October 13-14, 1979
Ours was a leisurely weekend with a somewhat taxing hike. We took the scenic route over McKenzie pass, petted some llamas just before entering Sisters, then spent an hour and a half poking around the shops of that interesting little town. Some of our group ate the last of the world’s best French onion soup and some of our group looked on in dismay, then settled for pie instead.
We set up camp at Tumalo State Park, then had a sumptuous meal of charbroiled steak and hamburger with potatoes and corn on the cob roasted in the coals of our roaring campfire. (It was actually a sputtering campfire until Dave and Jack dragged a good sized log off the side of a hill.) The meal was complete with salad, rolls, Swiss mocha coffee and popcorn for dessert.
All had a fitful sleep due to a noisy bunch of kids, but we were revived by a delicious breakfast of bacon, eggs, sweet rolls, honeydew melon, fruit juice and camp coffee. (An advantage of car camping is great food.) We took in Peterson’s Rock Garden, a fairyland of intricate miniature rock structures and bridges constructed with loving care.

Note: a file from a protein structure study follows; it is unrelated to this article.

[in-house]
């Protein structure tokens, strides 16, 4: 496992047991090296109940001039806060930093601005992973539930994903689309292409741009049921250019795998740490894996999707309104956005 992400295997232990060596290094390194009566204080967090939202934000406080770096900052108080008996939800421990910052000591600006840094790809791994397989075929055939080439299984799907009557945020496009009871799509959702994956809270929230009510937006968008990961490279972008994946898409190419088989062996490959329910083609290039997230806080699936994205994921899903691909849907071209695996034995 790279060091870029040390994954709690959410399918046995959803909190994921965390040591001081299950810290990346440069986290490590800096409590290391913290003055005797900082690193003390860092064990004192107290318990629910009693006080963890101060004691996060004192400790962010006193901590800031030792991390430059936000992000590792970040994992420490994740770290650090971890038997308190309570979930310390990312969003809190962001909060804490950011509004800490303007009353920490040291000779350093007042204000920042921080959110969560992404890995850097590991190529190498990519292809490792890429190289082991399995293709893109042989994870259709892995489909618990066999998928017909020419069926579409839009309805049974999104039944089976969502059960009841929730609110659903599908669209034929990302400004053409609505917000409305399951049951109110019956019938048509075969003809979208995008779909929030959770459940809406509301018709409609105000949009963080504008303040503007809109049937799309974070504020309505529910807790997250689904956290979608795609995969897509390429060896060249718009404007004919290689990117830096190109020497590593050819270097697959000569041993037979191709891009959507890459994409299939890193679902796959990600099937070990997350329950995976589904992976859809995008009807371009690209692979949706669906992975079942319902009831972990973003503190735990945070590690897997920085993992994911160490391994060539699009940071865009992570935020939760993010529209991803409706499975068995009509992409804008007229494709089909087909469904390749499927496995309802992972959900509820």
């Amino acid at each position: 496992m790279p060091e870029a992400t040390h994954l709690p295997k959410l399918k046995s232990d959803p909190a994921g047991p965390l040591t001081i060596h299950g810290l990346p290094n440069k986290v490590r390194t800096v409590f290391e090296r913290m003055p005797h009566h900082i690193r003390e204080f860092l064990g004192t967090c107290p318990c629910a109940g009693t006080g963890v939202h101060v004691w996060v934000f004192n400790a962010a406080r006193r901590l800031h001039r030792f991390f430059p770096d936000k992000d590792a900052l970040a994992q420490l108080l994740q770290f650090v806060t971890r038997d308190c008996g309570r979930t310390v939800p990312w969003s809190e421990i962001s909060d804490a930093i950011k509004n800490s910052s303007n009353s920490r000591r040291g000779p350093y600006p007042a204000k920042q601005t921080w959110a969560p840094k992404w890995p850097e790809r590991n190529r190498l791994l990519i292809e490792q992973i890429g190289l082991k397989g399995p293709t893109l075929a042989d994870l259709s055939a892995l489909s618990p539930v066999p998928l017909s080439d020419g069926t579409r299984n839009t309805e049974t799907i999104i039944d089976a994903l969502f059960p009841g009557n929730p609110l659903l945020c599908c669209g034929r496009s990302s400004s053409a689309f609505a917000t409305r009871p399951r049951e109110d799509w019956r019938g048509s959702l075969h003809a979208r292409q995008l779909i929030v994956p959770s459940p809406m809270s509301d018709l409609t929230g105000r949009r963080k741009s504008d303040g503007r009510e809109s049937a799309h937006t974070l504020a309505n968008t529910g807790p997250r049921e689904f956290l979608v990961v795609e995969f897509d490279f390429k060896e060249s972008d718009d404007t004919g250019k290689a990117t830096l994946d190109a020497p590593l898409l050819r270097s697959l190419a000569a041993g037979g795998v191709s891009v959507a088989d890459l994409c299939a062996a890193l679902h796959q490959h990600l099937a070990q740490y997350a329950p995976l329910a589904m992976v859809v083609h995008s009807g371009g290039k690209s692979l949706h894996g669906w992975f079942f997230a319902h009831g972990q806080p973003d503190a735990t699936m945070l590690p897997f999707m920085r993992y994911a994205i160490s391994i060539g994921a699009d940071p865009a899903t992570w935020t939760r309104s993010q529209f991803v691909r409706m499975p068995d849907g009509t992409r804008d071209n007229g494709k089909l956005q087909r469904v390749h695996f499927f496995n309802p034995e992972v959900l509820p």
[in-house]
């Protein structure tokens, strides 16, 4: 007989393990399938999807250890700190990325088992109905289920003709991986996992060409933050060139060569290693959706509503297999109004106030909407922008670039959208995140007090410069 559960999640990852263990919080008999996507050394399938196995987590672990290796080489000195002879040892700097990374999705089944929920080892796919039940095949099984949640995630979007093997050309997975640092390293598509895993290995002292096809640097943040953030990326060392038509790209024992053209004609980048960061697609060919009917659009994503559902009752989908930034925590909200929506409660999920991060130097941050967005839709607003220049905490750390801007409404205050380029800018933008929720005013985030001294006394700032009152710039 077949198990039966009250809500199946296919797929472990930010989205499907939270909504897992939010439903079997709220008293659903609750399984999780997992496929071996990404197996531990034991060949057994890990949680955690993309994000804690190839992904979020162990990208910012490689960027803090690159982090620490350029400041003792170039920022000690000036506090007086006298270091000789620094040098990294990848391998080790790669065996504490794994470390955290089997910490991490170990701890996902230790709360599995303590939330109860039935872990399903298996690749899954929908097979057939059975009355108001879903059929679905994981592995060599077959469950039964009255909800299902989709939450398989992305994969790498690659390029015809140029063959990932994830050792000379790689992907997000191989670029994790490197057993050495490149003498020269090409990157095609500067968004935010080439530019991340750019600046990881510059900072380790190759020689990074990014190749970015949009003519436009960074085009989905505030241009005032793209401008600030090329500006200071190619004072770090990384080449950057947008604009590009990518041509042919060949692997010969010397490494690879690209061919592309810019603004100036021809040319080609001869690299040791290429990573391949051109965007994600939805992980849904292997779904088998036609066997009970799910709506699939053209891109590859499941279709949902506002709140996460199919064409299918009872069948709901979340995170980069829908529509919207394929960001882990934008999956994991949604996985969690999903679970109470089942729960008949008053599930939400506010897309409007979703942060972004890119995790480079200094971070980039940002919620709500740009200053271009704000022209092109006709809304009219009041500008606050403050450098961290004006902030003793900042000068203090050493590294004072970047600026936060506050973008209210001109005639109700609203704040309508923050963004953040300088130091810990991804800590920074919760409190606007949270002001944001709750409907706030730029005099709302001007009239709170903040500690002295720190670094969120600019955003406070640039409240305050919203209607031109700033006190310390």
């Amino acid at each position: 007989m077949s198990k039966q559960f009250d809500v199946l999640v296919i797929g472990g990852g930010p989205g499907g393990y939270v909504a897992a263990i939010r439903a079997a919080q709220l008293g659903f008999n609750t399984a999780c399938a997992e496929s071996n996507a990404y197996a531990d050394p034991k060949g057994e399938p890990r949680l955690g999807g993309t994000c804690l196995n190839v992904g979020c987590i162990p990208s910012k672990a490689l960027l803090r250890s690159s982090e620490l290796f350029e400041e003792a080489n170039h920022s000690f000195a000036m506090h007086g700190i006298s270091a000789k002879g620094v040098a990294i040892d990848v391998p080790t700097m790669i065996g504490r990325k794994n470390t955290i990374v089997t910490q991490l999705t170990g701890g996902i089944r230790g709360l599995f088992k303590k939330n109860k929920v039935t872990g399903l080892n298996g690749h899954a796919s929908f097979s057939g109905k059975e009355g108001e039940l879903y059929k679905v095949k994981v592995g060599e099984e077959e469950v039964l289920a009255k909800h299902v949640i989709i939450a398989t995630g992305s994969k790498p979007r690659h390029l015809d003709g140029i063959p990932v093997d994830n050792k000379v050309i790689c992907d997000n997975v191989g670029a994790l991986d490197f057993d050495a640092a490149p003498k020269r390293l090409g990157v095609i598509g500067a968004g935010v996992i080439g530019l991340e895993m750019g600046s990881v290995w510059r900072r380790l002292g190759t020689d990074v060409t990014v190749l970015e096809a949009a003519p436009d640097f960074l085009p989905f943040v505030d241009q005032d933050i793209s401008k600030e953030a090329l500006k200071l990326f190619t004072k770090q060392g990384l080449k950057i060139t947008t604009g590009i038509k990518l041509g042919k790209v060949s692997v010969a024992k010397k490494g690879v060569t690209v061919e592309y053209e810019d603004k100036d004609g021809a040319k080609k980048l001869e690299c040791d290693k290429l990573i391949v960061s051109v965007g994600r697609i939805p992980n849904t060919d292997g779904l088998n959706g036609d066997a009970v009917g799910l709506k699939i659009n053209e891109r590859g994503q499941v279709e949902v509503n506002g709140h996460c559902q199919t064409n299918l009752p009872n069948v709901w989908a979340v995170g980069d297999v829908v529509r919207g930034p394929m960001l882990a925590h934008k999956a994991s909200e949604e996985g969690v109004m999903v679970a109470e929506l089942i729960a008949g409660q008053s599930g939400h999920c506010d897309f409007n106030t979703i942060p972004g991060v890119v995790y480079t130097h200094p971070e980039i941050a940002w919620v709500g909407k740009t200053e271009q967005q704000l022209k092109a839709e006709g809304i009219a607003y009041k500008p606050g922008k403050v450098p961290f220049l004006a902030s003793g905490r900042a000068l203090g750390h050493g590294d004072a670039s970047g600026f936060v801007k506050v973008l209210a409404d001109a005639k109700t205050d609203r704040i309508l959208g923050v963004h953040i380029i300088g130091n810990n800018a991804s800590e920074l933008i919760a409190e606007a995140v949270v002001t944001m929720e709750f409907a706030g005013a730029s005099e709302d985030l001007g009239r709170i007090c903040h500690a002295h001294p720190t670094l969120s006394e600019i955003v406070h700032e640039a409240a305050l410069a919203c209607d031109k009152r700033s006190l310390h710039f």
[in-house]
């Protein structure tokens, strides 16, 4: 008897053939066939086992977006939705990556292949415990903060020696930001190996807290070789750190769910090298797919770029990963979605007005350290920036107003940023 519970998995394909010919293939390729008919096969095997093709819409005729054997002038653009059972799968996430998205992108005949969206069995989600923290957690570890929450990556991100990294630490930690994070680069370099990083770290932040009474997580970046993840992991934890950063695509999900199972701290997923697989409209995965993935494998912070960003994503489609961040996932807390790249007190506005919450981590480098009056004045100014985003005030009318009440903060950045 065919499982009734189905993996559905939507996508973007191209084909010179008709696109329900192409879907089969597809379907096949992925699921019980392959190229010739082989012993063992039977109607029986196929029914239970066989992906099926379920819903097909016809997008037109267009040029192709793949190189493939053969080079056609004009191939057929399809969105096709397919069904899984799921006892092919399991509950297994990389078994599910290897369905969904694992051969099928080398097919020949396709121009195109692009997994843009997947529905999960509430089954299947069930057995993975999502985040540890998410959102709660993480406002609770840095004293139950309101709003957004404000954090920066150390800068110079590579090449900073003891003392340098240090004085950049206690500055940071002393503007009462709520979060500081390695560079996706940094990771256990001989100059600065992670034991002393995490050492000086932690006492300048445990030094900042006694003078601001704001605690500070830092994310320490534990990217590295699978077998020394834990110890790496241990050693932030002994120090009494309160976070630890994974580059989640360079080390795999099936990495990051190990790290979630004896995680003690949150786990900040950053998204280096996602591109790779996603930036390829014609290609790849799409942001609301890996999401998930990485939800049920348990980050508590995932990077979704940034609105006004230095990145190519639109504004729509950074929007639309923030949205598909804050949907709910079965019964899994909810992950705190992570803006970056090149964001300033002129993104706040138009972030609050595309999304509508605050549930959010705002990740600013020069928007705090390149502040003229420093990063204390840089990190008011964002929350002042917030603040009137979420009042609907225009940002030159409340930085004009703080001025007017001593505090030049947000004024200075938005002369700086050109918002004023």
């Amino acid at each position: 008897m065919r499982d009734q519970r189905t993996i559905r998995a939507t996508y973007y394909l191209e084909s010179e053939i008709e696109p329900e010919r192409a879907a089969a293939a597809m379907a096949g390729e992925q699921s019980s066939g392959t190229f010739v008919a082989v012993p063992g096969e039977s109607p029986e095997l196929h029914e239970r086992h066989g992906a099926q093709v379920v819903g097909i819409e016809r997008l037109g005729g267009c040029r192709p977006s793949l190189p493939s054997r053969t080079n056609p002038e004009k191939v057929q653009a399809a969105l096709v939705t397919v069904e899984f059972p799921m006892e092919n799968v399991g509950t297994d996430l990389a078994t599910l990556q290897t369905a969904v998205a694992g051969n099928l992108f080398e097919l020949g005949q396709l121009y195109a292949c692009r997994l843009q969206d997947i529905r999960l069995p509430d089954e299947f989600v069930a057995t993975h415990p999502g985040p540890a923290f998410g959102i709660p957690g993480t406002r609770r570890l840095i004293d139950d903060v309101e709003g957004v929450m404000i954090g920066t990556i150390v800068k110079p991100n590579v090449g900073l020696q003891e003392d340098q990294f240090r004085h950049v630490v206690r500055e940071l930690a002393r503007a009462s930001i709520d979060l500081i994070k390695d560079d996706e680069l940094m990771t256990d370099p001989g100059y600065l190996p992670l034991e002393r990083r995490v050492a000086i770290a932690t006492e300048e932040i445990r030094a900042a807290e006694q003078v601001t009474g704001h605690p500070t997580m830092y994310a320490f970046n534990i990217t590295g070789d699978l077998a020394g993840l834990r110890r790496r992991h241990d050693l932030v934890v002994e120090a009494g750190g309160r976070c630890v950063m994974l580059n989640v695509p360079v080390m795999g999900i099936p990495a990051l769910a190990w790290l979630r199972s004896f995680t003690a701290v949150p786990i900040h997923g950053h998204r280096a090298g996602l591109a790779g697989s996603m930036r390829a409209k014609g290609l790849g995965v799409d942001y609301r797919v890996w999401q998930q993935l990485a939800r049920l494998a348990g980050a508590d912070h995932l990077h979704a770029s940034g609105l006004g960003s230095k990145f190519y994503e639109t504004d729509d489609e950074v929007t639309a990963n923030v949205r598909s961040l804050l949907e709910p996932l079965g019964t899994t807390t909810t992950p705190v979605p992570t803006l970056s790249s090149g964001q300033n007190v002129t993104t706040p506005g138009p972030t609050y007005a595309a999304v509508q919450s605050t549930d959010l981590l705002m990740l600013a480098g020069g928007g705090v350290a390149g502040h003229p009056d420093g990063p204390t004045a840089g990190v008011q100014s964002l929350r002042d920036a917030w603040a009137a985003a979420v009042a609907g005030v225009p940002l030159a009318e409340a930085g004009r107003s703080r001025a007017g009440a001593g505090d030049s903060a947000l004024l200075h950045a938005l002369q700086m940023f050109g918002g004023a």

We began our hike around magnificent Smith Rocks at 11:15 and had our lunch on top at 1:30. The day was overcast and cool, perfect for the strenuous up-hill trek. The cathedral-like rock formations were awesome in their beauty. The view from the top was glorious, even on a cloudy day. From at least one point it is easy to see why the Crooked River is so named because it was plainly visible right under us both on the north and the south.
The ascent was steep and hard work. The descent was steep and fast. We were sprinkled on during the descent, even though we hurried after seeing Black Butte disappear in a rain storm. The sky really opened up only after we were safely on the river trail again and only a half hour away from our cars and dry clothing. The rain was pleasant and warm and was accompanied by the lovely fragrances of the first rain in weeks on the dust, the juniper and the sagebrush.
Hikers were Jack Ewing, Gladys Grancorvitz, Joella Hadland (leader), Jan Middleswart, Dave Predeek, and Dorothy Turner.